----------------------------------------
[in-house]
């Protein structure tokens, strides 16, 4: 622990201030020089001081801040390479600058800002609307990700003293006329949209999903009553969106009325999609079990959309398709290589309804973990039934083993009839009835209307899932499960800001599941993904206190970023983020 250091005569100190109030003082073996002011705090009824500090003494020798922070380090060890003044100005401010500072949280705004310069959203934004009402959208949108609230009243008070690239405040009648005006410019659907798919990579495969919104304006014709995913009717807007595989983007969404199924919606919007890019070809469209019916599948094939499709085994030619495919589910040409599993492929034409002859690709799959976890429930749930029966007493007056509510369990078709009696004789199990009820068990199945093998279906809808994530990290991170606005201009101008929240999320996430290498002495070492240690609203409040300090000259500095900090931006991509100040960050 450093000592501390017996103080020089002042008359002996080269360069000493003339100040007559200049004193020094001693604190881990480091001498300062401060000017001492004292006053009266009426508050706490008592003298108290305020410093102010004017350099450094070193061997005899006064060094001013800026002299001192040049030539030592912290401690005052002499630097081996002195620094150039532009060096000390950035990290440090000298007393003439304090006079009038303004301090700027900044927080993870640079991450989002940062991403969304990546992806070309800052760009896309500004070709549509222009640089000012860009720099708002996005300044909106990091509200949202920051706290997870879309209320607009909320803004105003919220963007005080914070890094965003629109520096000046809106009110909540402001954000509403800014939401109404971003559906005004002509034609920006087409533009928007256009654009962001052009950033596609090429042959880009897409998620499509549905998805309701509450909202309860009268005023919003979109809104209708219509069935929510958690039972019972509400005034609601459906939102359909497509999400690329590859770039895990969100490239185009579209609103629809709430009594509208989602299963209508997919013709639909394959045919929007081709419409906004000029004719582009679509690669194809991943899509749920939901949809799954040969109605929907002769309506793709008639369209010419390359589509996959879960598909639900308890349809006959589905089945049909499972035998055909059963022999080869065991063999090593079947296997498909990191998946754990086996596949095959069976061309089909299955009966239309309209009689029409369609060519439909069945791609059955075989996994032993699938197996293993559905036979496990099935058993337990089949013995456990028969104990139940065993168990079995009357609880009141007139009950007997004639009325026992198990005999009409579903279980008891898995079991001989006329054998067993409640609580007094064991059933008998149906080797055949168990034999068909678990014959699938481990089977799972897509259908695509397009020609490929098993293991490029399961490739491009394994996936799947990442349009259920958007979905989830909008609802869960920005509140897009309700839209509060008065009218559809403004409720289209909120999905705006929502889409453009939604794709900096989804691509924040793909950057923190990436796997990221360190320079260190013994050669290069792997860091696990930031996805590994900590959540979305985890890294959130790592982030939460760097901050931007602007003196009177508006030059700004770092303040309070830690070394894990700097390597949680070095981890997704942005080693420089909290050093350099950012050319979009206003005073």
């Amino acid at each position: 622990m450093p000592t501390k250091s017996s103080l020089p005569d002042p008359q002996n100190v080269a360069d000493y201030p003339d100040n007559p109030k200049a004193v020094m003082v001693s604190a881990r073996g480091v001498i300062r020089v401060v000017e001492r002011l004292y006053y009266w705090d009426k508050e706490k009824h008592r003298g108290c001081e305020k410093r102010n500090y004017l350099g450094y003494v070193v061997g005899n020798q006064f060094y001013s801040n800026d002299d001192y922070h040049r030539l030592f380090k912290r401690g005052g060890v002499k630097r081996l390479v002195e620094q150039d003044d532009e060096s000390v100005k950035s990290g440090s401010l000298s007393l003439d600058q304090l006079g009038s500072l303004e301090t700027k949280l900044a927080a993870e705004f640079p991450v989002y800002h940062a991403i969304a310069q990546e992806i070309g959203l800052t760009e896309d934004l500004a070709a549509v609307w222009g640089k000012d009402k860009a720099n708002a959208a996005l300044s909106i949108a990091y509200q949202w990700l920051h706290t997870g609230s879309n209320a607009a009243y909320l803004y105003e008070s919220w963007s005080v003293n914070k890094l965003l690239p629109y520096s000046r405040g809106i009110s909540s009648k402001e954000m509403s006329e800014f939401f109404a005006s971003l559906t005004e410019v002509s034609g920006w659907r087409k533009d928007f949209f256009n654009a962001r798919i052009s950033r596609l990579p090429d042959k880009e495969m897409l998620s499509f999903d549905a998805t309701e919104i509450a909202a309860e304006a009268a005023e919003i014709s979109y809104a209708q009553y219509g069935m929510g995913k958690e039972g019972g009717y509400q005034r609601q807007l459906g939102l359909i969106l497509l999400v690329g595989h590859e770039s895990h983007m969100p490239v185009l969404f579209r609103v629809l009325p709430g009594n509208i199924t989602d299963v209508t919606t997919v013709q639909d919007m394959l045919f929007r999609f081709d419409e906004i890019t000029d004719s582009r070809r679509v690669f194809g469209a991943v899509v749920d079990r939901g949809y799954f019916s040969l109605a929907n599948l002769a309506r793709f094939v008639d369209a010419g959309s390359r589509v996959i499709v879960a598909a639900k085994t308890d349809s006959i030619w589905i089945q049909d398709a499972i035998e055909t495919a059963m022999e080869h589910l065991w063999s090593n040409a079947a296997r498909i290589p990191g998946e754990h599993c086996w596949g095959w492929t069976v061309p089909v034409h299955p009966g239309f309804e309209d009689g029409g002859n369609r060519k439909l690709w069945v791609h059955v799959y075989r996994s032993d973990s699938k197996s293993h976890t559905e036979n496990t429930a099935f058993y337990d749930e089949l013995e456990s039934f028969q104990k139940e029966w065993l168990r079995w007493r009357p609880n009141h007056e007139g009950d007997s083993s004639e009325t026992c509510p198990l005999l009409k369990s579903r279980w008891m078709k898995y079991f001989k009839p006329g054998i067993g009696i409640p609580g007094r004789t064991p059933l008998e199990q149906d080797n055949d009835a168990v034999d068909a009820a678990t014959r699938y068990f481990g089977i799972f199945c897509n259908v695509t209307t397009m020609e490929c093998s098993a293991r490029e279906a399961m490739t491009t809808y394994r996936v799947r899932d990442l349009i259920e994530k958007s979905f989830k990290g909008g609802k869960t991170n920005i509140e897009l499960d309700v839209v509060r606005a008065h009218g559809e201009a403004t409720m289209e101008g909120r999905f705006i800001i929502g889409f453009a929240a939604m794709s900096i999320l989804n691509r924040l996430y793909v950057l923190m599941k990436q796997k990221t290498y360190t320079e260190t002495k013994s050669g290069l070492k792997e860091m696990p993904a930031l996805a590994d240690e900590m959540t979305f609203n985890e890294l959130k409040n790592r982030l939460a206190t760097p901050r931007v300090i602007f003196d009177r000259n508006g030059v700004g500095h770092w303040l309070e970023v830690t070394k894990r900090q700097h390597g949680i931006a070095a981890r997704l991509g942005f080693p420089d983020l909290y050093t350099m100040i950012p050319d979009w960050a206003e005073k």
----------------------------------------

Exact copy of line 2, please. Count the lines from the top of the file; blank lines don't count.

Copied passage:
């Protein structure tokens, strides 16, 4: 622990201030020089001081801040390479600058800002609307990700003293006329949209999903009553969106009325999609079990959309398709290589309804973990039934083993009839009835209307899932499960800001599941993904206190970023983020 250091005569100190109030003082073996002011705090009824500090003494020798922070380090060890003044100005401010500072949280705004310069959203934004009402959208949108609230009243008070690239405040009648005006410019659907798919990579495969919104304006014709995913009717807007595989983007969404199924919606919007890019070809469209019916599948094939499709085994030619495919589910040409599993492929034409002859690709799959976890429930749930029966007493007056509510369990078709009696004789199990009820068990199945093998279906809808994530990290991170606005201009101008929240999320996430290498002495070492240690609203409040300090000259500095900090931006991509100040960050 450093000592501390017996103080020089002042008359002996080269360069000493003339100040007559200049004193020094001693604190881990480091001498300062401060000017001492004292006053009266009426508050706490008592003298108290305020410093102010004017350099450094070193061997005899006064060094001013800026002299001192040049030539030592912290401690005052002499630097081996002195620094150039532009060096000390950035990290440090000298007393003439304090006079009038303004301090700027900044927080993870640079991450989002940062991403969304990546992806070309800052760009896309500004070709549509222009640089000012860009720099708002996005300044909106990091509200949202920051706290997870879309209320607009909320803004105003919220963007005080914070890094965003629109520096000046809106009110909540402001954000509403800014939401109404971003559906005004002509034609920006087409533009928007256009654009962001052009950033596609090429042959880009897409998620499509549905998805309701509450909202309860009268005023919003979109809104209708219509069935929510958690039972019972509400005034609601459906939102359909497509999400690329590859770039895990969100490239185009579209609103629809709430009594509208989602299963209508997919013709639909394959045919929007081709419409906004000029004719582009679509690669194809991943899509749920939901949809799954040969109605929907002769309506793709008639369209010419390359589509996959879960598909639900308890349809006959589905089945049909499972035998055909059963022999080869065991063999090593079947296997498909990191998946754990086996596949095959069976061309089909299955009966239309309209009689029409369609060519439909069945791609059955075989996994032993699938197996293993559905036979496990099935058993337990089949013995456990028969104990139940065993168990079995009357609880009141007139009950007997004639009325026992198990005999009409579903279980008891898995079991001989006329054998067993409640609580007094064991059933008998149906080797055949168990034999068909678990014959699938481990089977799972897509259908695509397009020609490929098993293991490029399961490739491009394994996936799947990442349009259920958007979905989830909008609802869960920005509140897009309700839209509060008065009218559809403004409720289209909120999905705006929502889409453009939604794709900096989804691509924040793909950057923190990436796997990221360190320079260190013994050669290069792997860091696990930031996805590994900590959540979305985890890294959130790592982030939460760097901050931007602007003196009177508006030059700004770092303040309070830690070394894990700097390597949680070095981890997704942005080693420089909290050093350099950012050319979009206003005073």